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-0287 – Archimedes – bio

-0287 – Archimedes – bio

Archimedes was a Greek engineer, inventor, mathematician and scientist born in Syracuse, Sicily around -287. He explained how the lever works, invented the “Archimedes screw” pump, and designed many military machines for attack and siege. He discovered how buoyancy in water works by displacement and this is now known as Archimedes Principle. He invented a crude form of an odometer, worked with block and tackle pulley systems to move large objects and made improvements to catapults.

Archimedes made great strides in mathematics. He studied two and three dimensional geometry, including the sphere and spiral and discovered formulas for calculating the volume of a sphere and a cylinder. The curve known as the Archimedes spiral seems to have been discovered by his friend, Conon, but Archimedes added more to the work. Archimedes used a method of “exhaustion”, an early form of integration developed by Eudoxus, to calculate geometric areas and volumes and laid some of the foundation for both calculus and series summation.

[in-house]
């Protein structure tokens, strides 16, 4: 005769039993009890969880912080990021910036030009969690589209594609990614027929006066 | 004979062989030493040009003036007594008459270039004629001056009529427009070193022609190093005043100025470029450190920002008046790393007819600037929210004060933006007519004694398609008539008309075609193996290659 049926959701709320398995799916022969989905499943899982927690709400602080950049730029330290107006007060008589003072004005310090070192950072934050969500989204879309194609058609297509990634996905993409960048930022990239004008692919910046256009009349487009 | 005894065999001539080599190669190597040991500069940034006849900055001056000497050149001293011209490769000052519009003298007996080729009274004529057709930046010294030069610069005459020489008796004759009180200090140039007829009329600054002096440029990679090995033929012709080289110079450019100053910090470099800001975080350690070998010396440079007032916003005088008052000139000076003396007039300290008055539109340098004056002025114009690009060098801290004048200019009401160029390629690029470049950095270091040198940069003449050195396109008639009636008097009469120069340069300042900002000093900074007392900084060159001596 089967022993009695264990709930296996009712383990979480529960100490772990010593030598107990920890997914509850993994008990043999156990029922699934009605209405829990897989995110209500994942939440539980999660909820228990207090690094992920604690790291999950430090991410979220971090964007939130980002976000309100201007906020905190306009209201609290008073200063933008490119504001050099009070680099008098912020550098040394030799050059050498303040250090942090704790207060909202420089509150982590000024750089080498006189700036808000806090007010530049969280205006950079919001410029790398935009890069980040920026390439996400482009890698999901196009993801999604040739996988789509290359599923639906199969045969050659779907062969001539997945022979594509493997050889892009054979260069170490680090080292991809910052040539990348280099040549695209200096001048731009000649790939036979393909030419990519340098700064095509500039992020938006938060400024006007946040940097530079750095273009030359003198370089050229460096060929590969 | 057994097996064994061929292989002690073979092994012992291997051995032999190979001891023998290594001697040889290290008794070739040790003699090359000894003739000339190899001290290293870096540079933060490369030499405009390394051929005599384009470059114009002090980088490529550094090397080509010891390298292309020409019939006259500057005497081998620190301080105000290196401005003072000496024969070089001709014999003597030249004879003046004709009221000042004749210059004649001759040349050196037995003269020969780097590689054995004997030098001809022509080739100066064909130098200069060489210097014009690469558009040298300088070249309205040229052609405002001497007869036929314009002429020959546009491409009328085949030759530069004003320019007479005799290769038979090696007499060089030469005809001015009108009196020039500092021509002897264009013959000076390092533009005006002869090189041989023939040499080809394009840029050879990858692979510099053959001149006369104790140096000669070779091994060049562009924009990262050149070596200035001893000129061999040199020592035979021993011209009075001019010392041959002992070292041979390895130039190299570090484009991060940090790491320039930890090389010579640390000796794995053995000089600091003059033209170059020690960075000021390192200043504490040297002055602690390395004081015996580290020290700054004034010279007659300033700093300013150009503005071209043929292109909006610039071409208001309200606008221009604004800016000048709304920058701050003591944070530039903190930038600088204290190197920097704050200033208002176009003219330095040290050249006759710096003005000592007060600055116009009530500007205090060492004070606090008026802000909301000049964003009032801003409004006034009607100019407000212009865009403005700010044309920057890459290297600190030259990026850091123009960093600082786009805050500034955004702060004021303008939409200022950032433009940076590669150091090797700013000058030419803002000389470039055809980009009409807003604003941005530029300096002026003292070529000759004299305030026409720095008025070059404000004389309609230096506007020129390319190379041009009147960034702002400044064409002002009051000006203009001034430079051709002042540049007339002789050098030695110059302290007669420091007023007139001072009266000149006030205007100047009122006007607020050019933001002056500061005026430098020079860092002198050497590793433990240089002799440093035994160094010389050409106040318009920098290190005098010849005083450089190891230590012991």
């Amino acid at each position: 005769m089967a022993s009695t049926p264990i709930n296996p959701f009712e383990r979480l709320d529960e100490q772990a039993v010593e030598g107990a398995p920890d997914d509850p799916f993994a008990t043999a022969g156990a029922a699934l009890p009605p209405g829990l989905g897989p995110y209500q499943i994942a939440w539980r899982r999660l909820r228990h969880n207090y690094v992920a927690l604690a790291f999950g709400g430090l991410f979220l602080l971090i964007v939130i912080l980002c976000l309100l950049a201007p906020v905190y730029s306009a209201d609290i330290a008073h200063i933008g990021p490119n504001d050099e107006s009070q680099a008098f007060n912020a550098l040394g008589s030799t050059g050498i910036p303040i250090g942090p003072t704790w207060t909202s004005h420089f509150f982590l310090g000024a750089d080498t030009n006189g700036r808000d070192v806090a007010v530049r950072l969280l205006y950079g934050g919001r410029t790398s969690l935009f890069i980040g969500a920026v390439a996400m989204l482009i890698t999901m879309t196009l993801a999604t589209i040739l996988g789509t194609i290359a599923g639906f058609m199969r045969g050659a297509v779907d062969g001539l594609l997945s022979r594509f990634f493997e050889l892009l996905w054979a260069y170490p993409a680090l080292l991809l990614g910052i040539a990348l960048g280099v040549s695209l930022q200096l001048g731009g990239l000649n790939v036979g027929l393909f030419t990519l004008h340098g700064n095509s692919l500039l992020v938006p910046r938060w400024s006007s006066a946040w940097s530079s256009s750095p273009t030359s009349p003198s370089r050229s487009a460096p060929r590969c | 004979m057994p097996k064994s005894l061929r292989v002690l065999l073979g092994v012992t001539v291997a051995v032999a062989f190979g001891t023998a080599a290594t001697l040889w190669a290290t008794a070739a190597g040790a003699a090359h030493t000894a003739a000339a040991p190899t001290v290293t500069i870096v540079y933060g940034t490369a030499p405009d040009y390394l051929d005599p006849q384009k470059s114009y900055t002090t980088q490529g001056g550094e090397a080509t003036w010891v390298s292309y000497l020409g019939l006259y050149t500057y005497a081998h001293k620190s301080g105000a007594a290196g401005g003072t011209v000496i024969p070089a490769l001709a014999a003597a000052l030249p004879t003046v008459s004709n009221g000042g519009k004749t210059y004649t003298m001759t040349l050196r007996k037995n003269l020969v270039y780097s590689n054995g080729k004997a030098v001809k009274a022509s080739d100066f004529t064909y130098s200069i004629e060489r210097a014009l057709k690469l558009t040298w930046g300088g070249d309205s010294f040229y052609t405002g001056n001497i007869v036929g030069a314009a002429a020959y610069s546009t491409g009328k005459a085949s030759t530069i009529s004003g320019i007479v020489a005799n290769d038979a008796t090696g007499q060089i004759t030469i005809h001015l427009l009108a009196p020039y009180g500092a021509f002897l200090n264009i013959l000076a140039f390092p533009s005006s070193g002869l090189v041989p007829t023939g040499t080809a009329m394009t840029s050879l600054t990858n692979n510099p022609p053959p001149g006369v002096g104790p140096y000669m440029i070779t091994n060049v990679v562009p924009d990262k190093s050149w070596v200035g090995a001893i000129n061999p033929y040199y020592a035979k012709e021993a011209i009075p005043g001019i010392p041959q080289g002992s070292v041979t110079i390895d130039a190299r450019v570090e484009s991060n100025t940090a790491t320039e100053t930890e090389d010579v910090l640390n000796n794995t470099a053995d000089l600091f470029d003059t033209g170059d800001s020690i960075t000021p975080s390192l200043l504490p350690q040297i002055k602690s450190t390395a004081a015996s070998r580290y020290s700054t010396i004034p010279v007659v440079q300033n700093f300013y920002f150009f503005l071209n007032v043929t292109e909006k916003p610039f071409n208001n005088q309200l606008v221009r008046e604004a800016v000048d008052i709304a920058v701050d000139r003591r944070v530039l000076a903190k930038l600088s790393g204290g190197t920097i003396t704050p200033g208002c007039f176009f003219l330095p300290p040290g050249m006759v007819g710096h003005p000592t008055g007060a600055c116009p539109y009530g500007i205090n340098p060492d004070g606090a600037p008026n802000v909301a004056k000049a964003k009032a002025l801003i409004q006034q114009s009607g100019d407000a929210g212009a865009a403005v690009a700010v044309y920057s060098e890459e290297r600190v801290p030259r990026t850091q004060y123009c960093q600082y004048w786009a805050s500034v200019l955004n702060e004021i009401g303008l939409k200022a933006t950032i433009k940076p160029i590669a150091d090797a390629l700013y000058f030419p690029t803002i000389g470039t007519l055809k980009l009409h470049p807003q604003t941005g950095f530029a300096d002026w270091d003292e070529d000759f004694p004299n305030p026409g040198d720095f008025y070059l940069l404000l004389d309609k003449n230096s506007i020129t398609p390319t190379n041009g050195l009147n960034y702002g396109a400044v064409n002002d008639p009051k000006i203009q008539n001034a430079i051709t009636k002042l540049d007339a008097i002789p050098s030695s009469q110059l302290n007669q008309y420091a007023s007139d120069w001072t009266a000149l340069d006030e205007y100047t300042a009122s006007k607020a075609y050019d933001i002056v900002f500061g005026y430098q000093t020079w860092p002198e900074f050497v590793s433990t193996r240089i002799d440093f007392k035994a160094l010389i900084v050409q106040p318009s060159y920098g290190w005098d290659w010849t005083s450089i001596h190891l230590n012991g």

-1900 – pi
-0428 – Archytas
-0408 – Eudoxus

-0310 – Aristarchus
-0325 – Euclid
-0289 – Conon
-0276 – Eratosthenes

1136 – al-Jazari
1500 – Fontana/Tartaglia
1588 – Mersenne
1596 – Descartes
1601 – Fermat
1838 – Mach
1862 – Hilbert

Archimedes and the 2000-year-old computer

One of Archimedes’s creations was saved, though. The general took back to Rome a mechanical bronze sphere that showed the motions of the sun, moon and planets as seen from Earth.

The sphere stayed in Marcellus’s family for generations, until the Roman author Cicero saw it in the first century BC. “The invention of Archimedes deserves special admiration because he had thought out a way to represent accurately by a single device for turning the globe those various and divergent movements with their different rates of speed,” he wrote. “The moon was always as many revolutions behind the sun on the bronze contrivance as would agree with the number of days it was behind it in the sky.”

Decoding the Heavens: A 2,000-Year-Old Computer–and the Century-Long Search to Discover Its Secrets – [amazon.com]

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